I suspect that the Grade 5 exam will eventually become optional for those who are really interested.  When today's children want to know something they head for the internet to find a demonstration / explanation.  Then they use it and (quite often) forget it again.  They certainly don't go to the bookshelf and peruse a volume of  'The Rudiments of Music'. I have noticed that in recent years children have struggled more and more with the Grade 5 Theory exam and have retained almost none of the information afterwards.  The same children twenty years ago would have passed with no difficulty.  

 

As a test, I just looked up the meaning of 'incalzando' on my phone.  Starting from the phone being locked, it took me 27 seconds.  A child could probably do it in half the time as I operate at Boomer speeds, so why would they bother to memorise something they have a small chance of being asked in an exam and will hardly ever encounter in anything they want to play  -- unless of course they want to be a professional musician?

Exactly. The great pitfall of screen learning is that a very large part of what is seen is never internalized. I think searching the net etc. is useful for many things and children certainly need to know how to use it. But  it is only  - or anything else - unless they it becomes part of themselves and that doesn't happen by clicking the right box. The value of the "old fashioned" written paper for which children had to learn to write  their answers has been chucked out rather unceremoniously. Over the next few years the results of that will become obvious - a very superficial level of learning will emerge.

 

I know there are children with learning difficulties which can be helped by the use of computers, but theirs is a special case and that also needs expert handling. 


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#11 zwhe

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Posted 21 August 2021 - 08:55

You are assuming that AB want you to pass grade 5 theory so you learn stuff, not so they make some money...


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#12 HelenVJ

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Posted 21 August 2021 - 11:20

Changing to Trinity for the higher grades ( 6-8) is swiftly becoming even more of a no-brainer. 


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#13 Aquarelle

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Posted 21 August 2021 - 12:01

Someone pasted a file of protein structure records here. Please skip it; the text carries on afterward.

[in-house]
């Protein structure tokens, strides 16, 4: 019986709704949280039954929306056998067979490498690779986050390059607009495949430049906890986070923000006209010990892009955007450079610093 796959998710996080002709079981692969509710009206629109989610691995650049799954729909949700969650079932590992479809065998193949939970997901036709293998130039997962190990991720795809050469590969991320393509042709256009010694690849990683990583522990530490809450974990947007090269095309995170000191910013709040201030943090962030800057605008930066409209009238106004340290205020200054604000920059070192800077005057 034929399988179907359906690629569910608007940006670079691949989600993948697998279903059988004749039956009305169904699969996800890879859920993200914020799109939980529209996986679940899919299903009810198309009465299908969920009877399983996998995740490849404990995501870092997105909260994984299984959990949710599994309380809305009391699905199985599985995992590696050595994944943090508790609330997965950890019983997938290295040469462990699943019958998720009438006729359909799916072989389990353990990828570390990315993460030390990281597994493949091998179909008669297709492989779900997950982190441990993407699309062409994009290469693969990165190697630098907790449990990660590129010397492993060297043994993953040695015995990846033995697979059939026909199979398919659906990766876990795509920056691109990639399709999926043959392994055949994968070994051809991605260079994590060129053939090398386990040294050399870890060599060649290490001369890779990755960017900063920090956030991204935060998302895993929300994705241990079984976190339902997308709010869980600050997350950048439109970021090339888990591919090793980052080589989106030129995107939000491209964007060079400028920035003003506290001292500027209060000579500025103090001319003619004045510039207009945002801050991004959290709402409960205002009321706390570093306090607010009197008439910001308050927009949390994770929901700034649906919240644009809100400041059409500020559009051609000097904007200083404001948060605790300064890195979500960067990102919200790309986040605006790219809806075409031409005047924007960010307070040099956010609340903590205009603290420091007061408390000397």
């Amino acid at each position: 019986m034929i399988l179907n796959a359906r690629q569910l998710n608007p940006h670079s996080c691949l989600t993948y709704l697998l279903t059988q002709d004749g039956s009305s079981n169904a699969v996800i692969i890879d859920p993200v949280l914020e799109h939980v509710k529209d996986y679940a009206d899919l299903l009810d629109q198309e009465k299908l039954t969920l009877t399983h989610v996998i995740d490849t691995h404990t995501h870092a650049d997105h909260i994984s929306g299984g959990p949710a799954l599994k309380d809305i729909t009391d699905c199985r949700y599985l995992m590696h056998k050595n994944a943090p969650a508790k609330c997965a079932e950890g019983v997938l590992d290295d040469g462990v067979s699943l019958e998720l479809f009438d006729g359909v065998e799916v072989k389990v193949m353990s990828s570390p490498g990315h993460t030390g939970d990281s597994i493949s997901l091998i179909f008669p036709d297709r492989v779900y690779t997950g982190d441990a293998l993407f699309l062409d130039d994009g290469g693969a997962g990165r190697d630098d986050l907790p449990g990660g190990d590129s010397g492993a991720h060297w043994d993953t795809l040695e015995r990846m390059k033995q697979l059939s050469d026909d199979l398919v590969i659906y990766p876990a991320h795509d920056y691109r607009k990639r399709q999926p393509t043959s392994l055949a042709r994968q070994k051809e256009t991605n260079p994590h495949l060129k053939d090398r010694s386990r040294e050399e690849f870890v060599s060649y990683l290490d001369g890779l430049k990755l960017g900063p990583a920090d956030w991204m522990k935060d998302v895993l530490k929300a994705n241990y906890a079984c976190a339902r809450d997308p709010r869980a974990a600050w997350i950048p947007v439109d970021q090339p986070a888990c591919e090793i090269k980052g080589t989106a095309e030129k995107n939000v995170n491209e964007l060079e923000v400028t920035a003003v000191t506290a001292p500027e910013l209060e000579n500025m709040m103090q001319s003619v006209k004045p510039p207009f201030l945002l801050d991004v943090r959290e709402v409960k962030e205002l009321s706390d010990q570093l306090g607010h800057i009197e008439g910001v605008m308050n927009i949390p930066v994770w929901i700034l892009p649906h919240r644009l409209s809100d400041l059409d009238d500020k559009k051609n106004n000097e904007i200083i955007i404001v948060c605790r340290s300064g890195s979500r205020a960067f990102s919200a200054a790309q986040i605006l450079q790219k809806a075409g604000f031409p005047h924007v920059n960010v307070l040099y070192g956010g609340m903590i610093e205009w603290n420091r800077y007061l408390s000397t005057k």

You are assuming that AB want you to pass grade 5 theory so you learn stuff, not so they make some money...

Er....well..... You caught me with my optimist's hat on!   Actually if enough of their previously faithful teachers debunk  ithey might lose more than they think they will gain by having  complusory mass entries for G5.


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#14 maggiemay

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Posted 21 August 2021 - 12:03

Changing to Trinity for the higher grades ( 6-8) is swiftly becoming even more of a no-brainer. 

Yes. This. 

In the months before lock-down, one of my students (now at uni), having gone through all previous grades with me, and achieved merits and distinctions right through, chose off his own bat to change to Trinity for grade 8. 

When we talked over the reasons, it was so that he could spend time learning pieces, not a bigger load of scales. The aural, btw, was not an issue - he’s always done well with that, and is an accurate and confident sight-singer. 

Sadly, the pandemic got in the way, and although he was ready - the entry was poised to go in - it didn’t happen. 

He may still take it one day - and I can’t think of any reason why he would change back to AB. 


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#15 HelenVJ

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Posted 21 August 2021 - 13:45

Nearly all our local independent schools now use Trinity for their school visits. If any student or visiting peri particularly wants to take AB, they have to do it outside the school entry system. That's quite a lot of entries if the same pattern occurs in schools throughout the UK.